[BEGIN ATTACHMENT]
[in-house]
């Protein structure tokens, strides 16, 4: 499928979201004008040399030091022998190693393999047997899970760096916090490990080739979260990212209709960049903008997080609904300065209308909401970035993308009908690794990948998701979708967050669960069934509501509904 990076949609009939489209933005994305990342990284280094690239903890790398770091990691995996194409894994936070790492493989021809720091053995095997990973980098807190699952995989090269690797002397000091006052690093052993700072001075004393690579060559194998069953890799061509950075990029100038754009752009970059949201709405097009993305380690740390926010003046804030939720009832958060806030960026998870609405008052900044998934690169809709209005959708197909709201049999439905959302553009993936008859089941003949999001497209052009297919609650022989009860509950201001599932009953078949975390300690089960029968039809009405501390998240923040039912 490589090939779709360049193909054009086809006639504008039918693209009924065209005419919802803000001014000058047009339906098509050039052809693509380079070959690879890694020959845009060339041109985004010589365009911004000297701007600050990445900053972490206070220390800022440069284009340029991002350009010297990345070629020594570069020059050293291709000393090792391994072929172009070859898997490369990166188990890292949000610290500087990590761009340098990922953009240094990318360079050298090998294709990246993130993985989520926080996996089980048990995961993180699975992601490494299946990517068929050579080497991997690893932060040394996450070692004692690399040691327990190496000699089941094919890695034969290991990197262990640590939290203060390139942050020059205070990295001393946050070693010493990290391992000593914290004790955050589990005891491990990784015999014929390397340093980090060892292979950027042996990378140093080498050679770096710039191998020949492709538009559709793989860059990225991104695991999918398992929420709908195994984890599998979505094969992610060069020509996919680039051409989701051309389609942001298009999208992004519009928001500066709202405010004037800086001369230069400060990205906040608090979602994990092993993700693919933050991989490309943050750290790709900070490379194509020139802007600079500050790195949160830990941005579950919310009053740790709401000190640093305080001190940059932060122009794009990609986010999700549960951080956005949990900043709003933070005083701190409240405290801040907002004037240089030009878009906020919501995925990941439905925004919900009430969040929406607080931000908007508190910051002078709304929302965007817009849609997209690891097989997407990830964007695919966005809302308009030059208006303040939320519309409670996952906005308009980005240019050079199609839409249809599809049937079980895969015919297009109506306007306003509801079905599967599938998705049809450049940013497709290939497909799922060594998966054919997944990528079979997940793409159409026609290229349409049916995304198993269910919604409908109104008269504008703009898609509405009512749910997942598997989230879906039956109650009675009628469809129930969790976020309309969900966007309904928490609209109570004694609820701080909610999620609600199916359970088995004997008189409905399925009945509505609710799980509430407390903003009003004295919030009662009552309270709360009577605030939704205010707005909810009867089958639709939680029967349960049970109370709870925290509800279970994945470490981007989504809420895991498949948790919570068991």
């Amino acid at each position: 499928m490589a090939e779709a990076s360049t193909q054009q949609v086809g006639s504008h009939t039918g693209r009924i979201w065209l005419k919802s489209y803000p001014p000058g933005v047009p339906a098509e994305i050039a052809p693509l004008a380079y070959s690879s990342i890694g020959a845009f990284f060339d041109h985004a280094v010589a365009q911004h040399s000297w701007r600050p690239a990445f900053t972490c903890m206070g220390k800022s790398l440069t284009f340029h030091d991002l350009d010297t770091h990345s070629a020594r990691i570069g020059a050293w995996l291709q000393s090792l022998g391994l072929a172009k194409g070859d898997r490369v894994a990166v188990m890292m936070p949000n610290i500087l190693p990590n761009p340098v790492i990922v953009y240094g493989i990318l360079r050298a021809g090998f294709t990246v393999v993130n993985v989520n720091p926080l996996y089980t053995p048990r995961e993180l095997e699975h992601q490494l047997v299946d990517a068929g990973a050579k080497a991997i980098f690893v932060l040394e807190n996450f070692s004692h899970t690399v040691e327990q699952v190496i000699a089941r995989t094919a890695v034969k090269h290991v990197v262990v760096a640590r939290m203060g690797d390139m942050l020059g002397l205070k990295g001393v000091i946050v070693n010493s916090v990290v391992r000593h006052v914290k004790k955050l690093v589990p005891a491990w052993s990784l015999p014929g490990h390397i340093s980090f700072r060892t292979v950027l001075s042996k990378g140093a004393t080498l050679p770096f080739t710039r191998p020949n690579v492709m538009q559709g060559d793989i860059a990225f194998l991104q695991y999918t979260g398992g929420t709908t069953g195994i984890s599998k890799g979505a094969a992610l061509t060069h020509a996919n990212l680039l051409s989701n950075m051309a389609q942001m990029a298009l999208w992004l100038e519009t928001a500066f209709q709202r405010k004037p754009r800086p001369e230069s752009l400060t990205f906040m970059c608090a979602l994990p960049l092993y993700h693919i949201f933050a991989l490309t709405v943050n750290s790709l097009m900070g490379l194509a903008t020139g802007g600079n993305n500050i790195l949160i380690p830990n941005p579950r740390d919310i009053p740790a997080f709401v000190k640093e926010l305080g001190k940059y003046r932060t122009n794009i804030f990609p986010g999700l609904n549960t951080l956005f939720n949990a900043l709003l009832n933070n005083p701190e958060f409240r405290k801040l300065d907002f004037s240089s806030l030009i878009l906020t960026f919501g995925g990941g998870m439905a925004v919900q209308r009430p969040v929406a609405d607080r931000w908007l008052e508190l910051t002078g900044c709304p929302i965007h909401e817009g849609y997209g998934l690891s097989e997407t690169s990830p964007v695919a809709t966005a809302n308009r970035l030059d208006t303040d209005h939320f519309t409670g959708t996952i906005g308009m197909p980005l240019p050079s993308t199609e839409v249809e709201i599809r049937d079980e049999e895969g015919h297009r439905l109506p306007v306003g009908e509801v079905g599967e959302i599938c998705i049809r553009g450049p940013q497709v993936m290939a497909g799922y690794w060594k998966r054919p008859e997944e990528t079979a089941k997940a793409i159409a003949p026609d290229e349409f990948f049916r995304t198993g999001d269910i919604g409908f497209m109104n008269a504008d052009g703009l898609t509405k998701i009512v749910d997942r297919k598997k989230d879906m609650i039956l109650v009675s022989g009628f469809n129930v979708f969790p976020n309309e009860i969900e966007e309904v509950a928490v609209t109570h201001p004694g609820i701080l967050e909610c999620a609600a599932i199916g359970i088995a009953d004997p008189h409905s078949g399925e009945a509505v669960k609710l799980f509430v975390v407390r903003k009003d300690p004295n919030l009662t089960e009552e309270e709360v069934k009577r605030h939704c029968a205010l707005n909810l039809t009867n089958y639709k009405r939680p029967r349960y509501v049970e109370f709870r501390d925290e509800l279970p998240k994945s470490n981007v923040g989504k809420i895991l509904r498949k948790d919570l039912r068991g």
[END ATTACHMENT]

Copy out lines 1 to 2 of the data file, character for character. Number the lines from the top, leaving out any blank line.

[in-house]
């Protein structure tokens, strides 16, 4: 499928979201004008040399030091022998190693393999047997899970760096916090490990080739979260990212209709960049903008997080609904300065209308909401970035993308009908690794990948998701979708967050669960069934509501509904 990076949609009939489209933005994305990342990284280094690239903890790398770091990691995996194409894994936070790492493989021809720091053995095997990973980098807190699952995989090269690797002397000091006052690093052993700072001075004393690579060559194998069953890799061509950075990029100038754009752009970059949201709405097009993305380690740390926010003046804030939720009832958060806030960026998870609405008052900044998934690169809709209005959708197909709201049999439905959302553009993936008859089941003949999001497209052009297919609650022989009860509950201001599932009953078949975390300690089960029968039809009405501390998240923040039912 490589090939779709360049193909054009086809006639504008039918693209009924065209005419919802803000001014000058047009339906098509050039052809693509380079070959690879890694020959845009060339041109985004010589365009911004000297701007600050990445900053972490206070220390800022440069284009340029991002350009010297990345070629020594570069020059050293291709000393090792391994072929172009070859898997490369990166188990890292949000610290500087990590761009340098990922953009240094990318360079050298090998294709990246993130993985989520926080996996089980048990995961993180699975992601490494299946990517068929050579080497991997690893932060040394996450070692004692690399040691327990190496000699089941094919890695034969290991990197262990640590939290203060390139942050020059205070990295001393946050070693010493990290391992000593914290004790955050589990005891491990990784015999014929390397340093980090060892292979950027042996990378140093080498050679770096710039191998020949492709538009559709793989860059990225991104695991999918398992929420709908195994984890599998979505094969992610060069020509996919680039051409989701051309389609942001298009999208992004519009928001500066709202405010004037800086001369230069400060990205906040608090979602994990092993993700693919933050991989490309943050750290790709900070490379194509020139802007600079500050790195949160830990941005579950919310009053740790709401000190640093305080001190940059932060122009794009990609986010999700549960951080956005949990900043709003933070005083701190409240405290801040907002004037240089030009878009906020919501995925990941439905925004919900009430969040929406607080931000908007508190910051002078709304929302965007817009849609997209690891097989997407990830964007695919966005809302308009030059208006303040939320519309409670996952906005308009980005240019050079199609839409249809599809049937079980895969015919297009109506306007306003509801079905599967599938998705049809450049940013497709290939497909799922060594998966054919997944990528079979997940793409159409026609290229349409049916995304198993269910919604409908109104008269504008703009898609509405009512749910997942598997989230879906039956109650009675009628469809129930969790976020309309969900966007309904928490609209109570004694609820701080909610999620609600199916359970088995004997008189409905399925009945509505609710799980509430407390903003009003004295919030009662009552309270709360009577605030939704205010707005909810009867089958639709939680029967349960049970109370709870925290509800279970994945470490981007989504809420895991498949948790919570068991």